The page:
A stark choice: Young people driving growth or fuelling violence?

21/05/2014
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What is the best way to achieve an appropriate demographic transition, deliver a skilled workforce and create jobs for young people while securing a technology dividend?

This equation was discussed on the second day of the African Development Bank's Annual Meetings in Kigali, at a high-level panel on the theme "Cashing in on the Demographic Dividend".

Any attempt to solve this equation must begin with the following observation: "It is not sensible, or even possible, to invest without properly trained human capital.”

It is an observation that is especially important for the future of Africa, which has a current population of one billion young people under 35, rising to 2.5 billion by 2050. As such, the continent has no option but tackle the root cause of youth under-employment – a lack of basic formal education.

According to a joint statement by Agnès Soucat, Director for Human Development, AfDB, and Mthuli Ncube, the Bank's Chief Economist and Vice-President, these figures mean that "Africa has one billion opportunities to transform the continent's human capital landscape.”

Africa should set its sights on a demographic dividend that involves "additional growth obtained through better organisation of the population, focusing on aspects such as demographic transition" (based on the number of children per woman), while also ensuring that the mortality rate is brought down to compensate for the falling birth rate.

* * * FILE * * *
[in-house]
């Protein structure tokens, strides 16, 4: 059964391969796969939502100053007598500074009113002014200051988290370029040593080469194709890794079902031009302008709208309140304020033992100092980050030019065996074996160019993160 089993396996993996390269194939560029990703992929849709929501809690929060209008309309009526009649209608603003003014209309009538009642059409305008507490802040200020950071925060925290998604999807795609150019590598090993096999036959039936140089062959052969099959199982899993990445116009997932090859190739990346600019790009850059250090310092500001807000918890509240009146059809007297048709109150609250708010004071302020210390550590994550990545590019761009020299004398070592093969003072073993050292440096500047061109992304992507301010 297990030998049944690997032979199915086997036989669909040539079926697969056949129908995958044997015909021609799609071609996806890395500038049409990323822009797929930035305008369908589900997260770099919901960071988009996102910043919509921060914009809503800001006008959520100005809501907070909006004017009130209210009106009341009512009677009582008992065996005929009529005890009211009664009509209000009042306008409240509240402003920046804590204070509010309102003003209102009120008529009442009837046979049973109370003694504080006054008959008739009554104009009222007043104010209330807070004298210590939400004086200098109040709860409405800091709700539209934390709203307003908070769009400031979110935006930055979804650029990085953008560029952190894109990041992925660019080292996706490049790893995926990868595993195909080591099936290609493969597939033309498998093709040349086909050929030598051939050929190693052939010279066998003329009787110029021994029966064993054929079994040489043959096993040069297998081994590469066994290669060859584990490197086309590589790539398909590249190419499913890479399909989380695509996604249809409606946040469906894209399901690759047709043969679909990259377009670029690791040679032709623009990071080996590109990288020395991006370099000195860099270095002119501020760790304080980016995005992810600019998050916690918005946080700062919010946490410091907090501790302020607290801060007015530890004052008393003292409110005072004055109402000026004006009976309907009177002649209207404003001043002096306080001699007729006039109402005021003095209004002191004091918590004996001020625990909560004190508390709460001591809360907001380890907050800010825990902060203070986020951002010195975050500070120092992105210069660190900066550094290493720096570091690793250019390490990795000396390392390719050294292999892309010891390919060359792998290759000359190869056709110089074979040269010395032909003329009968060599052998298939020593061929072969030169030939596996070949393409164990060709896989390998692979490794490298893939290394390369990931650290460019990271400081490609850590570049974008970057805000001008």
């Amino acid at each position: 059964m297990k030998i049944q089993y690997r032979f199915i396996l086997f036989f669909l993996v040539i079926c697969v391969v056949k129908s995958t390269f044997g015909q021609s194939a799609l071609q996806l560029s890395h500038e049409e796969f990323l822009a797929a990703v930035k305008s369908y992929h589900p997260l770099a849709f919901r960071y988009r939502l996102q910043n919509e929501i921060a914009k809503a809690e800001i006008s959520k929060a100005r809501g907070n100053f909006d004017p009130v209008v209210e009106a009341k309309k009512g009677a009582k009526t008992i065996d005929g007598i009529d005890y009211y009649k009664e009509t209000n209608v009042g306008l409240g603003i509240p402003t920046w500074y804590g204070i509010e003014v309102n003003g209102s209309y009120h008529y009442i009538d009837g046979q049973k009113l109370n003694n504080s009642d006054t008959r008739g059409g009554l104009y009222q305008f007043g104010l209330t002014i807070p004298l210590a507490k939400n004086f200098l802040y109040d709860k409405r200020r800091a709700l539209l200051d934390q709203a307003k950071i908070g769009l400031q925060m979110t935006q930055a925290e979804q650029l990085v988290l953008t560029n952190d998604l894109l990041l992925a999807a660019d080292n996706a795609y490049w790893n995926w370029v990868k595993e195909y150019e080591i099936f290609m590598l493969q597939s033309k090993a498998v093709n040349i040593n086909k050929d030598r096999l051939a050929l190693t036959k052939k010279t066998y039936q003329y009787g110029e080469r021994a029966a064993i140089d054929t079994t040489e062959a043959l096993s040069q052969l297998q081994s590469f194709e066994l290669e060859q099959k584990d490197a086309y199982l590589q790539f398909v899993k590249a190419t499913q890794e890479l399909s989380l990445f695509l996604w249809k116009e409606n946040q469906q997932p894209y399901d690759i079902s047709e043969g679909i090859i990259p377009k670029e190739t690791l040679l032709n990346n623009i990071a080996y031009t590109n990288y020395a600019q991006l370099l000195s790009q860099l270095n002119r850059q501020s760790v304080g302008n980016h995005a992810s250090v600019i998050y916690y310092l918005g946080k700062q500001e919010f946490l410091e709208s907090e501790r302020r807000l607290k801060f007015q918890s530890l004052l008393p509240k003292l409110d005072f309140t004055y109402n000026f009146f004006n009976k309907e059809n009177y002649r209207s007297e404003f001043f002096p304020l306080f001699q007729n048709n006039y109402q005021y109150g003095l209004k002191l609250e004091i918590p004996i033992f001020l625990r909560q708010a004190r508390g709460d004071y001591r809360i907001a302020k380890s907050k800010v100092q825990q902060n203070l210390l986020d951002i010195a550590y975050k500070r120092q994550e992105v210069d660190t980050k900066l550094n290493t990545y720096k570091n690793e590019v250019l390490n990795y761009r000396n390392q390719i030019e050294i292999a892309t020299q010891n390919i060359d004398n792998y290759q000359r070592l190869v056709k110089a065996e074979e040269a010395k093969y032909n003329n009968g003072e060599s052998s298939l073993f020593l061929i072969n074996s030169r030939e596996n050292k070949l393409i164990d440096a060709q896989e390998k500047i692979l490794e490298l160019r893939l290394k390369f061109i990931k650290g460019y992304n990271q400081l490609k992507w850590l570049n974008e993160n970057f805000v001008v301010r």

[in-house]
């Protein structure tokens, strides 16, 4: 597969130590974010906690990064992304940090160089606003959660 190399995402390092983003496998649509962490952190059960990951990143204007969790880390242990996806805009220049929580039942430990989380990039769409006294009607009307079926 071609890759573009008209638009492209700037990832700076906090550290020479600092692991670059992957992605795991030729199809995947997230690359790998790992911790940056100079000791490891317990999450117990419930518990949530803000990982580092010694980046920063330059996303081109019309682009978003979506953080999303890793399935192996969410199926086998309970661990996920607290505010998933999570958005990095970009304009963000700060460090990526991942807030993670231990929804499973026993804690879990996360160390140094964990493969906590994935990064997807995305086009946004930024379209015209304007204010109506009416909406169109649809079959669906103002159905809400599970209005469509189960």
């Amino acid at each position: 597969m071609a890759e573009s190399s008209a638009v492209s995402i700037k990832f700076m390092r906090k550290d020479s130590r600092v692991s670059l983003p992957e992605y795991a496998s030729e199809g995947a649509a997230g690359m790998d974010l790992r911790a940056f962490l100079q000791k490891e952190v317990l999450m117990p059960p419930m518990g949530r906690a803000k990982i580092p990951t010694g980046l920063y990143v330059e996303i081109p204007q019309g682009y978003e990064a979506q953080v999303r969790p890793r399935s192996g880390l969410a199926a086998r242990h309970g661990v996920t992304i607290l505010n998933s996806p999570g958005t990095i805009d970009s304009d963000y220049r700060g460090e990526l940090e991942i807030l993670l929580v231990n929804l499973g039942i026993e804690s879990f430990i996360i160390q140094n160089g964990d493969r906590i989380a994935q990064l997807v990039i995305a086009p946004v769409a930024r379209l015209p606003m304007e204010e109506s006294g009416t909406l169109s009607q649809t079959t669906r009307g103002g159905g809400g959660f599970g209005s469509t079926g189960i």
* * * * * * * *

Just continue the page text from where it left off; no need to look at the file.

Once this has been achieved, the next step is to look beyond family planning and address other policies, with a particular focus on education. One possible measure in this area is to introduce free schooling for girls. This would help to raise educational standards among women and reduce the number of young pregnancies by keeping girls in school. Several participants stated that "an unwillingness to invest in girls is tantamount to the renunciation of development.”

One of the ways to achieve this goal is to provide high-quality education. The participants stressed the need to "adopt a holistic approach by identifying priorities on the basis of each country's needs in the fields of engineering, social sciences and technology.”

Technical training must not, therefore, be devalued. Instead, it must be overhauled on the basis of experience and feedback, as has been the case in benchmark countries in this area. By doing so, Africa will avoid the pitfall into which other nations have fallen, namely the devaluation of technical training and the over-valuation of academic education. This trend explains the decline of certain craft trades that have the potential to deliver growth.

Africa has therefore reached an important crossroads: either it views its vast population of young people as an asset, provides them with jobs and reaps the growth rewards, or it views them as a liability, excludes them from society and employment, and suffers the inevitable violence that this entails.

The need for awareness and action can be summarised in two statistics: US $64 billion of illegal capital outflow and US $4 billion of investment in recruiting foreign professionals. While Africa needs foreign expertise, it is alarming to see so many young Africans leaving the continent, many packed into small boats washed up on the shores of Europe.